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Nor speak it, knowing Death has made His darkness beautiful with thee.
This truth came borne with bier and pall,
I felt it, when I sorrow'd rnost,
'Tis better to have loved and lost, Than never to have loved at all.
Sweet after showers, ambrosial air,
That rollest from the gorgeous gloom
Of evening over brake and bloom And meadow, slowly breathing bare The round of space, and rapt below
Thro' all the dewy-tassellid wood,
And shadowing down the horned flood In ripples, fan my brows and blow
The fever from my cheek, and sigh
The full new life that feeds thy breath
Throughout my frame, till Doubt and Death, Ill brethren, let the fancy fly
From belt to belt of crimson seas
On leagues of odour streaming far,
To where in yonder orient star A hundred spirits whisper “Peace.”
Risest thou thus, dim dawn, again,
So loud with voices of the birds,
So thick with lowings of the herds, Day, when I lost the flower of men; Jiriczek, Englische Dichter.
Who tremblest thro' thy darkling red
On yon swoll'n brook that bubbles fast
By meadows breathing of the past, And woodlands holy to the dead;
Who murmurest in the foliaged eaves
A song that slights the coming care,
And Autumn laying here and there A fiery finger on the leaves;
Who wakenest with thy balny breath
To myriads on the genial earth,
Memories of bridal, or of birth, And unto myriads more, of death.
O wheresoever those may be,
Betwixt the slumber of the poles,
To-day they count as kindred souls; They know me not, but mourn with me.
Who loves not Knowledge? Who shall rail
Against her beauty? May she mix
With men and prosper! Who shall fix Her pillars? Let her work prevail.
But on her forehead sits a fire:
She sets her forward countenance
And leaps into the future chance, Submitting all things to desire.
Half-grown as yet, a child, and vain
She cannot fight the fear of death.
What is she, cut from love and faith, But some wild Pallas from the brain
Of Demons? fiery-hot to burst
All barriers in her onward race
For power. Let her know her place; She is the second, not the first.
A higher hand must make her mild,
If all be not in vain; and guide
Her footsteps, moving side by side With wisdom, like the younger child:
For she is earthly of the mind,
But Wisdom heavenly of the soul.
O, friend, who camest to thy goal So early, leaving me behind,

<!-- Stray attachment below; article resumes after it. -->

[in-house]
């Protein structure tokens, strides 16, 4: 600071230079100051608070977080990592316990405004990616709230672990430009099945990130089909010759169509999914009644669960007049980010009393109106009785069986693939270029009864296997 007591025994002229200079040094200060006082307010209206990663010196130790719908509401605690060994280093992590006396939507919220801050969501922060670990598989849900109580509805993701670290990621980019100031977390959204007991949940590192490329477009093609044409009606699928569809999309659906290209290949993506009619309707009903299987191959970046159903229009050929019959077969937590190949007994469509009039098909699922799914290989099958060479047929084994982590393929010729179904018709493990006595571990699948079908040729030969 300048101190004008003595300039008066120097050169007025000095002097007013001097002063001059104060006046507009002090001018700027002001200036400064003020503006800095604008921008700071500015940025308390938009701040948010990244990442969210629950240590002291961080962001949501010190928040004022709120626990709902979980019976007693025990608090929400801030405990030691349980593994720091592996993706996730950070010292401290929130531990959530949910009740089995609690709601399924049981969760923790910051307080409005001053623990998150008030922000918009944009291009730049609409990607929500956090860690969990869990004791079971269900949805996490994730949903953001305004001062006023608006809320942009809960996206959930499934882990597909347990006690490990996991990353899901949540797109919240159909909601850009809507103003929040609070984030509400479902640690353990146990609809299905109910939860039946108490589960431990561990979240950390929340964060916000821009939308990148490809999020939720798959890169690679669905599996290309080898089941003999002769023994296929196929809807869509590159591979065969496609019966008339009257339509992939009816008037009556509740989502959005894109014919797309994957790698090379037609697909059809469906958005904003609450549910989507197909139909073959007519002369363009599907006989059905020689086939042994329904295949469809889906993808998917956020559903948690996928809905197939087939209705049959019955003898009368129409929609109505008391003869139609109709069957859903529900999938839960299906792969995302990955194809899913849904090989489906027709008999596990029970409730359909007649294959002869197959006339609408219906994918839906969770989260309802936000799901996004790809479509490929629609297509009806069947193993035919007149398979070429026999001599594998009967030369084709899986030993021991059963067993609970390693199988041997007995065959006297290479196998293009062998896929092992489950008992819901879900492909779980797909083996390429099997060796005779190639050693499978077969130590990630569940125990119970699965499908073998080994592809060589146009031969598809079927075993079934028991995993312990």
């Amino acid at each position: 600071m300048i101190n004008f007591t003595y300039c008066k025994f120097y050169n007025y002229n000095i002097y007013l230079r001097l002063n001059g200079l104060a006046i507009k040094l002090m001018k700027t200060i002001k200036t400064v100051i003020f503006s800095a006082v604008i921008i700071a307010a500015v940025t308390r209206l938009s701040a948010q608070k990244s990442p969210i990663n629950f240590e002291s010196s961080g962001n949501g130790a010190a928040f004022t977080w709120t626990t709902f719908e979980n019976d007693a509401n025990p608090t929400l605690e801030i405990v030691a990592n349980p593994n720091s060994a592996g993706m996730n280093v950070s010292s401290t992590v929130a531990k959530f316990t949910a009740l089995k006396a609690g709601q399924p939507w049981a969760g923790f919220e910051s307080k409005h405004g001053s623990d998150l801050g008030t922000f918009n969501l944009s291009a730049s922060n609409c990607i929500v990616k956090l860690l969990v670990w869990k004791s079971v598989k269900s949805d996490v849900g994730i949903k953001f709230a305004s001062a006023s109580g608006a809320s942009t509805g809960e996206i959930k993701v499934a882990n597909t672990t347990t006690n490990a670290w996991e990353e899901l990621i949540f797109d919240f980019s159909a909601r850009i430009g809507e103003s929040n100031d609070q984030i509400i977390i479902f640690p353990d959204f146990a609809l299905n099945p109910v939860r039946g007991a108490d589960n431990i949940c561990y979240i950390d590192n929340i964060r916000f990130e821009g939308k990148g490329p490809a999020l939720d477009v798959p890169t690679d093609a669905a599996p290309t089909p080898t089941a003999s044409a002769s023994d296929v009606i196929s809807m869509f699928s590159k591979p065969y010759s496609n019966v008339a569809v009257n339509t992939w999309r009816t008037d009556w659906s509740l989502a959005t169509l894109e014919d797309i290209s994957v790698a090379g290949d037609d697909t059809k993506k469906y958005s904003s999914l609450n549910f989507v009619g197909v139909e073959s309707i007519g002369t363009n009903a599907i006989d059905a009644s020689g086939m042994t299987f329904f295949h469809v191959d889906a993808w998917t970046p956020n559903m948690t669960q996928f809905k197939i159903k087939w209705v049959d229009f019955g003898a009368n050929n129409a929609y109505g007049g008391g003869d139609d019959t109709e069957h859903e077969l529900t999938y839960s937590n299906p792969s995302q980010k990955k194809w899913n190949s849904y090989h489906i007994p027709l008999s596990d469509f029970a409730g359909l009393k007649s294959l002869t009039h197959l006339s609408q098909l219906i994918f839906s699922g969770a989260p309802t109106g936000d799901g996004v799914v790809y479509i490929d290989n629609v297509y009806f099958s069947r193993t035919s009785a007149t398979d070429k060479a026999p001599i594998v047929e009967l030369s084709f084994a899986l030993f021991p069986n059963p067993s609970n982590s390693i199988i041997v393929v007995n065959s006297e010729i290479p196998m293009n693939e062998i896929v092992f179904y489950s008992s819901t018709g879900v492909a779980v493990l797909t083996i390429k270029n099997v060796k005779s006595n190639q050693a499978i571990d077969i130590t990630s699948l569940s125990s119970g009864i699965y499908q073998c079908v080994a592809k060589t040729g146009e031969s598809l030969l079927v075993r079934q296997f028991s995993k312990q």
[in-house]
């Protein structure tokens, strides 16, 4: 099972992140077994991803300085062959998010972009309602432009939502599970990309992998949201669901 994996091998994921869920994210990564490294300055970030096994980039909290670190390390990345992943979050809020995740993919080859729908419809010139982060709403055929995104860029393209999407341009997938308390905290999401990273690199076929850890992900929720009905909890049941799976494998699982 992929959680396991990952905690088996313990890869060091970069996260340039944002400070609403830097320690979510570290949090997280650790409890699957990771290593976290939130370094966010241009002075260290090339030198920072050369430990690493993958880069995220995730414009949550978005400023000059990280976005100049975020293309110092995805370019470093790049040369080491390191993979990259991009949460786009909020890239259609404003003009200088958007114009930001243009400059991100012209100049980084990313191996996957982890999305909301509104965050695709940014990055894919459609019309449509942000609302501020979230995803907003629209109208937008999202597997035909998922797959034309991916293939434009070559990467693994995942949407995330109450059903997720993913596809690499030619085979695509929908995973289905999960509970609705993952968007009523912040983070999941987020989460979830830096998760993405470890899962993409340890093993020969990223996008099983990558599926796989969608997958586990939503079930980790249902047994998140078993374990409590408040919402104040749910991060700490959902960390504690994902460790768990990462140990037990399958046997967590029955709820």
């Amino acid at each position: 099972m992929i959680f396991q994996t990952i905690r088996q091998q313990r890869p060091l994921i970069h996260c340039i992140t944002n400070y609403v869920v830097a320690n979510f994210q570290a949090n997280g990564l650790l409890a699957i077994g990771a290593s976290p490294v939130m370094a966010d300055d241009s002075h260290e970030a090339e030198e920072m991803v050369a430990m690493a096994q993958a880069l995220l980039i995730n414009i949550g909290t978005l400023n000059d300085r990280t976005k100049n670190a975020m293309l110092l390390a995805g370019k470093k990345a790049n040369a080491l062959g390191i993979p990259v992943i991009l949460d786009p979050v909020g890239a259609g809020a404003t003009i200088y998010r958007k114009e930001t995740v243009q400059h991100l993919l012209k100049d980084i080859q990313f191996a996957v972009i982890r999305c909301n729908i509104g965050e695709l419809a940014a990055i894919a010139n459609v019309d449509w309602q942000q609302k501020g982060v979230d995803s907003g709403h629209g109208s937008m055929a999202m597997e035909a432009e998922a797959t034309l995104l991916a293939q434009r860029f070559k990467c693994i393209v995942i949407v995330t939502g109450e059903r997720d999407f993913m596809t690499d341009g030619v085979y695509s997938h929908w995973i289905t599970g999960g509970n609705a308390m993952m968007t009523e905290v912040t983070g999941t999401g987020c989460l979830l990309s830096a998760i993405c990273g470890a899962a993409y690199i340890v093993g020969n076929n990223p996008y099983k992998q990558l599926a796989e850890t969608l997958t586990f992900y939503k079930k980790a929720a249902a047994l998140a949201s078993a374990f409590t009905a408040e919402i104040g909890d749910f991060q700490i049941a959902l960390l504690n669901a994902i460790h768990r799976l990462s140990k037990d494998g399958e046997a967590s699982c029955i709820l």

I would the great world grew like thee,
Who grewest not alone in power
And knowledge, but by year and hour In reverence and in charity.
There rolls the deep where grew the tree.
O earth, what changes hast thou seen!
There where the long street roars, hath been The stillness of the central sea.
The hills are shadows, and they flow
From form to form, and nothing stands;
They melt like mist, the solid lands, Like clouds they shape themselves and go.
But in my spirit will I dwell,
And dream my dream, and hold it true;
For tho' my lips may breathe adieu, I cannot think the thing farewell.
Dear friend, far off, my lost desire,
So far, so near in woe and weal;
O loved the most, when most I feel There is a lower and a higher;
Known and unknown; human, divine;
Sweet human hand and lips and eye;
Dear heavenly friend that canst not die, Mine, mine, for ever, ever mine;
Strange friend, past, present, and to be;
Loved deeplier, darklier understood;
Behold, I dream a dream of good, And mingle all the world with thee.
Thy voice is on the rolling air;
I hear thee where the waters run;
Thou standest in the rising sun, And in the setting thou art fair.
What art thou then? I cannot guess;
But tho' I seem in star and flower
To feel thee some diffusive power, I do not therefore love thee less:
My love involves the love before;
Tho' mix'd with God and Nature thou, I seem to love thee more and more.
Far off thou art, but ever nigh;
I have thee still, and I rejoice;
I prosper, circled with thy voice; I shall not lose thee tho' I die.
When all that seems shall suffer shock,
Rise in the spiritual rock,
A voice as unto him that hears,
A cry above the conquer'd years
The truths that never can be proved
Until we close with all we loved,
"COME NOT, WHEN I AM DEAD."
[“The Keepsake” 1851.] Come not, when I am dead,
To drop thy foolish tears upon my grave, To trample round my fallen head,
And vex the unhappy dust thou wouldst not save. There let the wind sweep and the plover cry;
But thou, go by.
I care no longer, being all unblest:
And I desire to rest.
PART I, XXII.
Come into the garden, Maud,
For the black bat, night, has flown,